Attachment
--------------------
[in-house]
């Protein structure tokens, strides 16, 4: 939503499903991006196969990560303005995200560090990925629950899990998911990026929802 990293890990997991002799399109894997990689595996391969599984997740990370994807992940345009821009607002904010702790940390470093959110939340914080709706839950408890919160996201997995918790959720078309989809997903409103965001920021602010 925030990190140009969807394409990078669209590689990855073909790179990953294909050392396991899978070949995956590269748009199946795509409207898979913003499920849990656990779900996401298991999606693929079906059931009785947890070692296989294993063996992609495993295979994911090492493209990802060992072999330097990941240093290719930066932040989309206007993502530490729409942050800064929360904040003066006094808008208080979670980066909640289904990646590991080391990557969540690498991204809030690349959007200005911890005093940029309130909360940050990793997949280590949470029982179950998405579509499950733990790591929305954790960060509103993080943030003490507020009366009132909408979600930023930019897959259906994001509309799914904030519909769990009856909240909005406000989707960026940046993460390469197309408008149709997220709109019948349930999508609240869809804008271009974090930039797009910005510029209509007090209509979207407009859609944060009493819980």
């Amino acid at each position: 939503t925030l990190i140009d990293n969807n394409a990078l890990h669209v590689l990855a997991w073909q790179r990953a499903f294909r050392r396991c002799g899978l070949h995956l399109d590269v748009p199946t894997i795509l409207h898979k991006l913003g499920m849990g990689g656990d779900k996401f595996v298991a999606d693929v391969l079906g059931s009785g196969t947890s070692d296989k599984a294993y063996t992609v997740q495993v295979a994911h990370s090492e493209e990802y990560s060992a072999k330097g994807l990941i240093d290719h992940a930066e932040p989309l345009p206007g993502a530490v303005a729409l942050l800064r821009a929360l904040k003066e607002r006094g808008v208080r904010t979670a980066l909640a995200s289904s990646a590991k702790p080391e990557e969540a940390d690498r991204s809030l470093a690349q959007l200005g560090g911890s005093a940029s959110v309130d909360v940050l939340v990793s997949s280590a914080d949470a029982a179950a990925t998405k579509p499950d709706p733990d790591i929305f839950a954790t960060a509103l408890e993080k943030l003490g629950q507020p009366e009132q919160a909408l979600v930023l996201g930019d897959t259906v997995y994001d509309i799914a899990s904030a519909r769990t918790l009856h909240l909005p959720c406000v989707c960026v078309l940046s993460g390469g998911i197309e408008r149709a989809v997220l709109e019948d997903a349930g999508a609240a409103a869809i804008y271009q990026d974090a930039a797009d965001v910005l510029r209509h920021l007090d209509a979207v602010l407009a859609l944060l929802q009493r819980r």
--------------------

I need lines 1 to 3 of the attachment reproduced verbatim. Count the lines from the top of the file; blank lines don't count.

[in-house]
């Protein structure tokens, strides 16, 4: 939503499903991006196969990560303005995200560090990925629950899990998911990026929802 990293890990997991002799399109894997990689595996391969599984997740990370994807992940345009821009607002904010702790940390470093959110939340914080709706839950408890919160996201997995918790959720078309989809997903409103965001920021602010 925030990190140009969807394409990078669209590689990855073909790179990953294909050392396991899978070949995956590269748009199946795509409207898979913003499920849990656990779900996401298991999606693929079906059931009785947890070692296989294993063996992609495993295979994911090492493209990802060992072999330097990941240093290719930066932040989309206007993502530490729409942050800064929360904040003066006094808008208080979670980066909640289904990646590991080391990557969540690498991204809030690349959007200005911890005093940029309130909360940050990793997949280590949470029982179950998405579509499950733990790591929305954790960060509103993080943030003490507020009366009132909408979600930023930019897959259906994001509309799914904030519909769990009856909240909005406000989707960026940046993460390469197309408008149709997220709109019948349930999508609240869809804008271009974090930039797009910005510029209509007090209509979207407009859609944060009493819980």
């Amino acid at each position: 939503t925030l990190i140009d990293n969807n394409a990078l890990h669209v590689l990855a997991w073909q790179r990953a499903f294909r050392r396991c002799g899978l070949h995956l399109d590269v748009p199946t894997i795509l409207h898979k991006l913003g499920m849990g990689g656990d779900k996401f595996v298991a999606d693929v391969l079906g059931s009785g196969t947890s070692d296989k599984a294993y063996t992609v997740q495993v295979a994911h990370s090492e493209e990802y990560s060992a072999k330097g994807l990941i240093d290719h992940a930066e932040p989309l345009p206007g993502a530490v303005a729409l942050l800064r821009a929360l904040k003066e607002r006094g808008v208080r904010t979670a980066l909640a995200s289904s990646a590991k702790p080391e990557e969540a940390d690498r991204s809030l470093a690349q959007l200005g560090g911890s005093a940029s959110v309130d909360v940050l939340v990793s997949s280590a914080d949470a029982a179950a990925t998405k579509p499950d709706p733990d790591i929305f839950a954790t960060a509103l408890e993080k943030l003490g629950q507020p009366e009132q919160a909408l979600v930023l996201g930019d897959t259906v997995y994001d509309i799914a899990s904030a519909r769990t918790l009856h909240l909005p959720c406000v989707c960026v078309l940046s993460g390469g998911i197309e408008r149709a989809v997220l709109e019948d997903a349930g999508a609240a409103a869809i804008y271009q990026d974090a930039a797009d965001v910005l510029r209509h920021l007090d209509a979207v602010l407009a859609l944060l929802q009493r819980r």